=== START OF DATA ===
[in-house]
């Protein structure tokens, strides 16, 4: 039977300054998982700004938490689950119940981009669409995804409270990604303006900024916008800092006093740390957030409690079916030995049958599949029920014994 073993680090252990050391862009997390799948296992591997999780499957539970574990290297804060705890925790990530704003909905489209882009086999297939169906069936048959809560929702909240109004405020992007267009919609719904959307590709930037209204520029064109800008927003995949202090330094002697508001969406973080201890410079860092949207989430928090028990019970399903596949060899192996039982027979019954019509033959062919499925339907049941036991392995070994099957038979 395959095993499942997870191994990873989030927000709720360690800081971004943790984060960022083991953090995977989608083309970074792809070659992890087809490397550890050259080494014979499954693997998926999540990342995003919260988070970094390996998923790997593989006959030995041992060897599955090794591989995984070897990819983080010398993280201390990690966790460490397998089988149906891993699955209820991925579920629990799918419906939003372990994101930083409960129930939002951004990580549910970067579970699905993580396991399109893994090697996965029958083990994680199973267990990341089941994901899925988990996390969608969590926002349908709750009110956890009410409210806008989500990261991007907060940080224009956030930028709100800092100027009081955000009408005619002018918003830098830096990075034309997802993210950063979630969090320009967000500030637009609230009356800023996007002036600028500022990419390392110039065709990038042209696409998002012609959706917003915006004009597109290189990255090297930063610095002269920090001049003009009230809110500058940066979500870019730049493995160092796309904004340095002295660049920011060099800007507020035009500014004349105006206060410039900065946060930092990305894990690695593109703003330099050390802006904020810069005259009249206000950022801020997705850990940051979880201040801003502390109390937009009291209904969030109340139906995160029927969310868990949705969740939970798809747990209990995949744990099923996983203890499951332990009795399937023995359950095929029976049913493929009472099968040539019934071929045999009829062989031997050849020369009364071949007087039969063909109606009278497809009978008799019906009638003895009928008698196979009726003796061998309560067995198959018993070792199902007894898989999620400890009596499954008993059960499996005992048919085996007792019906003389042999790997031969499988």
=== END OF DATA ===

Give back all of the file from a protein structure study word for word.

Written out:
[in-house]
């Protein structure tokens, strides 16, 4: 039977300054998982700004938490689950119940981009669409995804409270990604303006900024916008800092006093740390957030409690079916030995049958599949029920014994 073993680090252990050391862009997390799948296992591997999780499957539970574990290297804060705890925790990530704003909905489209882009086999297939169906069936048959809560929702909240109004405020992007267009919609719904959307590709930037209204520029064109800008927003995949202090330094002697508001969406973080201890410079860092949207989430928090028990019970399903596949060899192996039982027979019954019509033959062919499925339907049941036991392995070994099957038979 395959095993499942997870191994990873989030927000709720360690800081971004943790984060960022083991953090995977989608083309970074792809070659992890087809490397550890050259080494014979499954693997998926999540990342995003919260988070970094390996998923790997593989006959030995041992060897599955090794591989995984070897990819983080010398993280201390990690966790460490397998089988149906891993699955209820991925579920629990799918419906939003372990994101930083409960129930939002951004990580549910970067579970699905993580396991399109893994090697996965029958083990994680199973267990990341089941994901899925988990996390969608969590926002349908709750009110956890009410409210806008989500990261991007907060940080224009956030930028709100800092100027009081955000009408005619002018918003830098830096990075034309997802993210950063979630969090320009967000500030637009609230009356800023996007002036600028500022990419390392110039065709990038042209696409998002012609959706917003915006004009597109290189990255090297930063610095002269920090001049003009009230809110500058940066979500870019730049493995160092796309904004340095002295660049920011060099800007507020035009500014004349105006206060410039900065946060930092990305894990690695593109703003330099050390802006904020810069005259009249206000950022801020997705850990940051979880201040801003502390109390937009009291209904969030109340139906995160029927969310868990949705969740939970798809747990209990995949744990099923996983203890499951332990009795399937023995359950095929029976049913493929009472099968040539019934071929045999009829062989031997050849020369009364071949007087039969063909109606009278497809009978008799019906009638003895009928008698196979009726003796061998309560067995198959018993070792199902007894898989999620400890009596499954008993059960499996005992048919085996007792019906003389042999790997031969499988």